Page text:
We Die Like Brothers
The Sinking of the SS Mendi
Hardback by John Gribble, Graham Scott
£17.99Buy from bookshop
The loss of the SS Mendi occupies a special place in South African military history. Prevented from being trained as fighting troops by their own Government, the men of the SANLC hoped that their contribution to the war effort would lead to greater civil rights and economic opportunities in the new white-ruled nation of South African after the war. These hopes proved unfounded, and the SS Mendi became a focus of black resistance before and during the Apartheid era in South Africa.
One hundred years on, the wreck of the SS Mendi is a physical symbol of black South Africans' long fight for social and political justice and equality and is one of a very select group of historic shipwrecks from which contemporary political and social meaning can be drawn, and whose loss has rippled forward in time to influence later events; a loss that is now an important part of the story of a new 'rainbow nation'.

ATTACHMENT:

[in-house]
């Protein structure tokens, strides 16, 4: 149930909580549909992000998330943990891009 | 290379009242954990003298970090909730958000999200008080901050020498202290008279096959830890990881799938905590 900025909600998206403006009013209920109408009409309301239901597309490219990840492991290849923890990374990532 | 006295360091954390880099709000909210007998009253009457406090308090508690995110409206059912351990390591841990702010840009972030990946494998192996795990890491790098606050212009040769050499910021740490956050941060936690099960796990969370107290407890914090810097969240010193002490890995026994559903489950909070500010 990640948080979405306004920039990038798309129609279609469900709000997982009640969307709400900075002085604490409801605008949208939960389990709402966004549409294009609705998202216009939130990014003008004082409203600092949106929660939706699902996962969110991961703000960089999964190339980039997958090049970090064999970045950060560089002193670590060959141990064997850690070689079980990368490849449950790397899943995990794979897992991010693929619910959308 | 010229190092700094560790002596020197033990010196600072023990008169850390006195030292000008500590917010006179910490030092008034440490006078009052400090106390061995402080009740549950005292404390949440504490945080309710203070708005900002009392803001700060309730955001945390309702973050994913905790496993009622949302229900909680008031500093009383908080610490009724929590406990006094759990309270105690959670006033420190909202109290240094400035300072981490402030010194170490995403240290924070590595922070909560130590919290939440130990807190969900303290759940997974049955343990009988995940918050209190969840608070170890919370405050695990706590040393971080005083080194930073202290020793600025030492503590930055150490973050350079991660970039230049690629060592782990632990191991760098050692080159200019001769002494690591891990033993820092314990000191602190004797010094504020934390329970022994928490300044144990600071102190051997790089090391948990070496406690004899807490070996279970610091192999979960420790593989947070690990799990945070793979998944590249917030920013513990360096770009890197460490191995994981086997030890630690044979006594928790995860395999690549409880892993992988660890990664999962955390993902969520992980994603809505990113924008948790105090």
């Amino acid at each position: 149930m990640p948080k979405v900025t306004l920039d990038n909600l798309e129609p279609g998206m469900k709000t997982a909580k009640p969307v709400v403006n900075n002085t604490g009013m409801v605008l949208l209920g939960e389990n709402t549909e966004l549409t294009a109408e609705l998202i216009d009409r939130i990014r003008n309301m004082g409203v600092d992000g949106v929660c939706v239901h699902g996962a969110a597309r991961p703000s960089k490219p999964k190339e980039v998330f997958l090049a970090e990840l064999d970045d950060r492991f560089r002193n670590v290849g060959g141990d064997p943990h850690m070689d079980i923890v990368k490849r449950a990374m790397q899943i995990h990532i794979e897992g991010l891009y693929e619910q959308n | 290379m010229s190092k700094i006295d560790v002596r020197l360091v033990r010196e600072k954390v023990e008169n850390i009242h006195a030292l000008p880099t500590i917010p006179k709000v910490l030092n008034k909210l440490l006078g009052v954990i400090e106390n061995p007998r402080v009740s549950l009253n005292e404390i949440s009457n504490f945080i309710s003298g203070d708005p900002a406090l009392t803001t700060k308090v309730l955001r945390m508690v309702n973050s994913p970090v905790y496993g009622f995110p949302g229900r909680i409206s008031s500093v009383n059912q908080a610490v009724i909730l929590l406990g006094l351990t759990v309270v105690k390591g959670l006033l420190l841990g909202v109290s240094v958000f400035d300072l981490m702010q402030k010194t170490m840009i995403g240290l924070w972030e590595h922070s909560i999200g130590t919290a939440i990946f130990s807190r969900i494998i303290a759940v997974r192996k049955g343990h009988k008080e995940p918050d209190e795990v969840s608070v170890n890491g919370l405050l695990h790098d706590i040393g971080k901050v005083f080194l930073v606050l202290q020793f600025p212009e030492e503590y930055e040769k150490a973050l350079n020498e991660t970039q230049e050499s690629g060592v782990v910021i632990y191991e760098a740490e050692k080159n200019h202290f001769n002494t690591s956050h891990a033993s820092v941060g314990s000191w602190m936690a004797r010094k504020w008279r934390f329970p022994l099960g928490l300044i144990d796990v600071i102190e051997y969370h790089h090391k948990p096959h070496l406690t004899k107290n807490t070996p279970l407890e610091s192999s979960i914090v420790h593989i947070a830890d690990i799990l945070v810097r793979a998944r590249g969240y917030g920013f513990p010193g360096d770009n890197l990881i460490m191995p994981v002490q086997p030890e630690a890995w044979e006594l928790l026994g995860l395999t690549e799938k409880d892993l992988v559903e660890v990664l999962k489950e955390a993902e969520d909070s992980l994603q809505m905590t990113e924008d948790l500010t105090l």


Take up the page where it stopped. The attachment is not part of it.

The wreck of the SS Mendi is now recognised as one of England's most important First World War heritage assets and the wreck site is listed under the Protection of Military Remains Act. New archaeological investigation has provided real and direct information about the wreck for the first time.
The loss of the Mendi is used to highlight the story of the SANLC and other labour corps as well as the wider treatment of British imperial subjects in wartime.
- The Story of WW1 labour
- South Africa and the outbreak of WW1
- The birth of the SANLC
- Native labour for France
- The SANLC goes to France
- Seaward the Great Ships
- The last voyage of the Mendi
- Aftermath and enquiry
- Dyobha - the man and the myth
- Foreign labour on the Western Front
- The SANLC experiment ends
- An archaeological insight
- Printed Price: £17.99
- Series: General History
- Publication Status: Completed
- Format: Hardback
- Physical Size: 140 x 166 mm
- Pages: 200
- Illustration: 74, colour and black & white
- ISBN: 9781848023697
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